“I’m proud of the fact that we tried three times to get an emissions trading scheme through this Parliament, although we failed,” Mr. Rudd told reporters.
“I’m less proud of the fact that I have now blubbered,” he joked, as he struggled to contain his tears.
He said he would contest the next election and continue to serve the government “in any manner in which I can be of assistance.”
Ms. Gillard and her new deputy, Wayne Swan, were sworn into their offices by Australia’s first female governor-general, Quentin Bryce, within hours of the ballot.
Mr. Swan retains his key financial portfolio as treasurer and will to fly to Canada on Friday for a summit of Group of 20 major economies in Mr. Rudd’s place. He was also elected unopposed. Ms. Gillard has yet to announce any other ministers in her new Cabinet.
Ms. Gillard has been instrumental in most of the government’s decisions to date as part of Mr. Rudd’s four-member inner circle that included Mr. Swan and Finance Minister Lindsay Tanner. Mr. Tanner announced on Thursday he was quitting politics at the next election for personal reasons.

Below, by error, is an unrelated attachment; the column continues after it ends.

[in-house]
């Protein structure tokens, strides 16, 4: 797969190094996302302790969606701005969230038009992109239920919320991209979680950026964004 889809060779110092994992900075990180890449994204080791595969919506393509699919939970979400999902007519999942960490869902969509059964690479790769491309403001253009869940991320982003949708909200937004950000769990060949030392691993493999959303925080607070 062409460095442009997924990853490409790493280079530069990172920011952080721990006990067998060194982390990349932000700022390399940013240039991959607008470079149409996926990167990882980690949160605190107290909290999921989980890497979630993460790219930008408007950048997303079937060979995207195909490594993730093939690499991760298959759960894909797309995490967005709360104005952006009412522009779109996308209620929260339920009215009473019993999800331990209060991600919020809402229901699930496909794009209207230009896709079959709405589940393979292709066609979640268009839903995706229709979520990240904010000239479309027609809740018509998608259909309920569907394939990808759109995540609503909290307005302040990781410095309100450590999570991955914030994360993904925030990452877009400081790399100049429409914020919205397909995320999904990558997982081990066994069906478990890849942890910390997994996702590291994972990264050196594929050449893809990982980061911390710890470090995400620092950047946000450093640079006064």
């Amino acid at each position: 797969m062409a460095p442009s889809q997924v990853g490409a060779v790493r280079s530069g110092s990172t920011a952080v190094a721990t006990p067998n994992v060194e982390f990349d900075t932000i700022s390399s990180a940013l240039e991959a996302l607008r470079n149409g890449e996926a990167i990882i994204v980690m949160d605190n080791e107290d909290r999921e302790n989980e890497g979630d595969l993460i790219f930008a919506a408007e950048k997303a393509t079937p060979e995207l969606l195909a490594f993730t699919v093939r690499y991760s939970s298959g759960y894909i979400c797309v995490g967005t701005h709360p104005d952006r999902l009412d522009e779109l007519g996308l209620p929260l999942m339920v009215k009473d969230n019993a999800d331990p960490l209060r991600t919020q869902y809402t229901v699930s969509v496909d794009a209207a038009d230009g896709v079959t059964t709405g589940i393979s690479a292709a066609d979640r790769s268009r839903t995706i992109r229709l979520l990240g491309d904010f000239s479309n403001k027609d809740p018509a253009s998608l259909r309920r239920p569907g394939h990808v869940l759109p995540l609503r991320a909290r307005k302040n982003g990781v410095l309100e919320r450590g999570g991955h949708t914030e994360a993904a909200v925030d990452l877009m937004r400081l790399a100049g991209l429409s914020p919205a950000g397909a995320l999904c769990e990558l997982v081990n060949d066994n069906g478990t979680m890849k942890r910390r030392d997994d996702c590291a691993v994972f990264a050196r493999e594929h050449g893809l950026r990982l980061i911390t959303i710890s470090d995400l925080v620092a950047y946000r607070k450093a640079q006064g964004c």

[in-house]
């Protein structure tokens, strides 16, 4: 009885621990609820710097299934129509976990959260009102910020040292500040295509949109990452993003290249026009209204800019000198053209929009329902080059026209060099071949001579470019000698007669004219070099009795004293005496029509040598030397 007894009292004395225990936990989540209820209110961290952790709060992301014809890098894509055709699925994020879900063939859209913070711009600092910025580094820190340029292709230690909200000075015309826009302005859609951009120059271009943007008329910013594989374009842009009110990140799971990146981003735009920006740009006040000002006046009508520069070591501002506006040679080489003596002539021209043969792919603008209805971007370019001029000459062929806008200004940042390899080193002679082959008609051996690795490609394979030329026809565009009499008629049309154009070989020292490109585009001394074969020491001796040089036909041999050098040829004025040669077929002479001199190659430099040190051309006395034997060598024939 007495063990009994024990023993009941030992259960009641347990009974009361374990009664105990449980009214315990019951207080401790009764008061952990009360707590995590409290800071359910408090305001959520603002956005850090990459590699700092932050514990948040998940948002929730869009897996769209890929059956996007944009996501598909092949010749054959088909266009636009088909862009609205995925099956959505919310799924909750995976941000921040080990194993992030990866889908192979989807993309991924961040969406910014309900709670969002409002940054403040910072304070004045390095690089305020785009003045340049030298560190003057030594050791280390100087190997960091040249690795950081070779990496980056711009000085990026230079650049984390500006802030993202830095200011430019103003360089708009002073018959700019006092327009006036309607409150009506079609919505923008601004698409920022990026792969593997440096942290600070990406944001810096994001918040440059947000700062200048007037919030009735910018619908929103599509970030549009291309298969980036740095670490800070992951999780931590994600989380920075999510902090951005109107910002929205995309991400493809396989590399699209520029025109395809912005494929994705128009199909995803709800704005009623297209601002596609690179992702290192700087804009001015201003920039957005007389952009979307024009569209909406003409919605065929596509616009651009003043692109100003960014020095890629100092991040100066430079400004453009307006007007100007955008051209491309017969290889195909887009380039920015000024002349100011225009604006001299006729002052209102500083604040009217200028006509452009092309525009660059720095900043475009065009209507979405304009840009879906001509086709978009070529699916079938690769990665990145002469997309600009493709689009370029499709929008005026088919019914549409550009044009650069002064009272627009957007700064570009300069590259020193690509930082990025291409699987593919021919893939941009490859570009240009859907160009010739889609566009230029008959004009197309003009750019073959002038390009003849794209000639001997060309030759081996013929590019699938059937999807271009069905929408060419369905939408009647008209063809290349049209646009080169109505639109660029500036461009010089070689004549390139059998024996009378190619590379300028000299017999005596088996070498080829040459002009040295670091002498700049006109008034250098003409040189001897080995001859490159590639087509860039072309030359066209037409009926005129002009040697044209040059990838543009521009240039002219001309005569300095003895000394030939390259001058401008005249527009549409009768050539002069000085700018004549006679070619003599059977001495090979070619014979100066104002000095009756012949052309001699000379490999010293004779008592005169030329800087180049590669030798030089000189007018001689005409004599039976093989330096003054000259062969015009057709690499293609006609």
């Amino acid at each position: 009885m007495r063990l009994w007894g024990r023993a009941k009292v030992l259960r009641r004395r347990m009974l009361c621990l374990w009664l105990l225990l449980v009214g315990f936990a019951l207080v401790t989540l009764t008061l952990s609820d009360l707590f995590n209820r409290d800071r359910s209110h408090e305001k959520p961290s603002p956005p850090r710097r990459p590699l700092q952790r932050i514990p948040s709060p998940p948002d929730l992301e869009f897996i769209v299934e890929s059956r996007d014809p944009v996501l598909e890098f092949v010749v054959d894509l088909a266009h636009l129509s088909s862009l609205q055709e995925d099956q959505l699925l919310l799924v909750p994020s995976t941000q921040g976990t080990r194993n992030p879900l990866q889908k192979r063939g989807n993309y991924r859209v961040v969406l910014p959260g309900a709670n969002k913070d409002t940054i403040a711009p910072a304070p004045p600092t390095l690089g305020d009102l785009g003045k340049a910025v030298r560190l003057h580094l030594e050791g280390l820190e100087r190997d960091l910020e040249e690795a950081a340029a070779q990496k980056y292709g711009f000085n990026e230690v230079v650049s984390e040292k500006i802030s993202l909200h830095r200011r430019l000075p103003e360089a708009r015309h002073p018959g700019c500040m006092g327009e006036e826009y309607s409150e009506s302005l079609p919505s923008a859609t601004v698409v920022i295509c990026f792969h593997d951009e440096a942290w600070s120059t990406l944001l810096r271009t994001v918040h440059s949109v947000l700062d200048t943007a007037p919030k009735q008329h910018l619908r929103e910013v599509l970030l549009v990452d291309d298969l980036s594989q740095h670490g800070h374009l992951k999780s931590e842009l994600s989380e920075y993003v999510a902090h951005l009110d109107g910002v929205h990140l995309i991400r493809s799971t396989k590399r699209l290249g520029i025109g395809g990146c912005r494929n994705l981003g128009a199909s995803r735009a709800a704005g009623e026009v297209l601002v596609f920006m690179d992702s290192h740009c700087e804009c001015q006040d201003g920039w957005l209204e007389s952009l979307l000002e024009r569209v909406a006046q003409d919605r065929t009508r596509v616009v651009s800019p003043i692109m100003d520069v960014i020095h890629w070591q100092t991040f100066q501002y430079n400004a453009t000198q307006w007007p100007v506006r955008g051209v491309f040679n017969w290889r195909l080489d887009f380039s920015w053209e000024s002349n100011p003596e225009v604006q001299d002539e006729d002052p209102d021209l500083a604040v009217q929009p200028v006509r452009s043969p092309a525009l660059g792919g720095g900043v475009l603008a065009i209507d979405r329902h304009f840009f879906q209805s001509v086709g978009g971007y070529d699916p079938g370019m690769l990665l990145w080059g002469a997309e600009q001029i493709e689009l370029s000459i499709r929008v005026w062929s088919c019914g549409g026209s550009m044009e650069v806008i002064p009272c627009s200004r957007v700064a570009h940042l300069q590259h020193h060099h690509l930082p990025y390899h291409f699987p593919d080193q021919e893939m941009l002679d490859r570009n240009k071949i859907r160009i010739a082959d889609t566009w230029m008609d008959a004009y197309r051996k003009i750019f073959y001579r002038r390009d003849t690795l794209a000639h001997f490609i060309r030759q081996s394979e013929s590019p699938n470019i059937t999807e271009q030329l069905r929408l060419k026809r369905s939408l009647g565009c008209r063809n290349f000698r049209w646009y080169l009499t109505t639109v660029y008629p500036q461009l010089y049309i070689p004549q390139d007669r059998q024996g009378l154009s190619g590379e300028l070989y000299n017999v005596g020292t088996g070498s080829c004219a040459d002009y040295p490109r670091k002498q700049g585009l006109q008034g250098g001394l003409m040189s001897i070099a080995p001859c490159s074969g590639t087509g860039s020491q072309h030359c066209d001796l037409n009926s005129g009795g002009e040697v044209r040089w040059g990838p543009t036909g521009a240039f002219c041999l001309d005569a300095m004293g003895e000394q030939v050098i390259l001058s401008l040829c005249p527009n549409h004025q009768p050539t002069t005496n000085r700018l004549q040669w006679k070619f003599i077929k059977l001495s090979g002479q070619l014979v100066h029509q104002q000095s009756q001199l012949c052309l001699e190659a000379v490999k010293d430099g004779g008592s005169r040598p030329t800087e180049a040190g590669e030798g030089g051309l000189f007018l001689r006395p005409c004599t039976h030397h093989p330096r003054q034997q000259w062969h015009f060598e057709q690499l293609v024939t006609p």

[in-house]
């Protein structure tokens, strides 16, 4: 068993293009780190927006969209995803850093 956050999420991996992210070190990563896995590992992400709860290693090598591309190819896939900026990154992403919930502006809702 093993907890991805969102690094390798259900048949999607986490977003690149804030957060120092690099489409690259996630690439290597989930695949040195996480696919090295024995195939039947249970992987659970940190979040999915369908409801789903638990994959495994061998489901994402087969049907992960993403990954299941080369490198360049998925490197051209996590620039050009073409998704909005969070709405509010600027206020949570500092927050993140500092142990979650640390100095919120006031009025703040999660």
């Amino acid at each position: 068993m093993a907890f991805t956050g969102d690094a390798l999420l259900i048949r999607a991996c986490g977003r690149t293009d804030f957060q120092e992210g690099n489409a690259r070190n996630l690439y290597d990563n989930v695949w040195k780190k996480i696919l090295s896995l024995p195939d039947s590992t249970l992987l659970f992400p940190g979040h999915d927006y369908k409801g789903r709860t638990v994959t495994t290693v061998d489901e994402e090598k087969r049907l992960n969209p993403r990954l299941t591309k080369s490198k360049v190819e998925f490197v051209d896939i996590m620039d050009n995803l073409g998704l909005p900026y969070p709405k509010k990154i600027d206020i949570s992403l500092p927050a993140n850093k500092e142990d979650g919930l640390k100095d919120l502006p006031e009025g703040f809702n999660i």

John Wanna, an Australian National University political scientist, blamed Mr. Rudd’s style and inability to clearly communicate for his plummeting popularity.
“He’s not been a bad prime minister, but he comes across as a smarty pants, policy wonk and when he does the human face stuff, he seems a bit disingenuous to the ordinary person,” Mr. Wanna said.
Mr. Wanna said dumping Mr. Rudd for Ms. Gillard — widely regarded as the best communicator in Parliament — months out from an election was risky for the government.
“We’ve got rid of a successful prime minister after two and a half years, and we’ve never done that before in the past,” Mr. Wanna said.
Ms. Gillard was born in Barry, Wales, in 1961, the second daughter of a family who migrated to Adelaide when she was 4 years old in search of a warmer climate for a lung condition.
A former successful lawyer and state government political staffer, she has been attacked by some opponents as unsuitable to lead because she is childless and therefore out of touch with most Australians.
Despite Australia’s weathering the global downturn, recent polling puts the center-left government neck-and-neck with the conservative opposition. One poll earlier this month showed Labor trailing the opposition for the first time in more than four years.
Mr. Rudd is a Labor hero, having led the party to victory at 2007 elections after 11 years in opposition.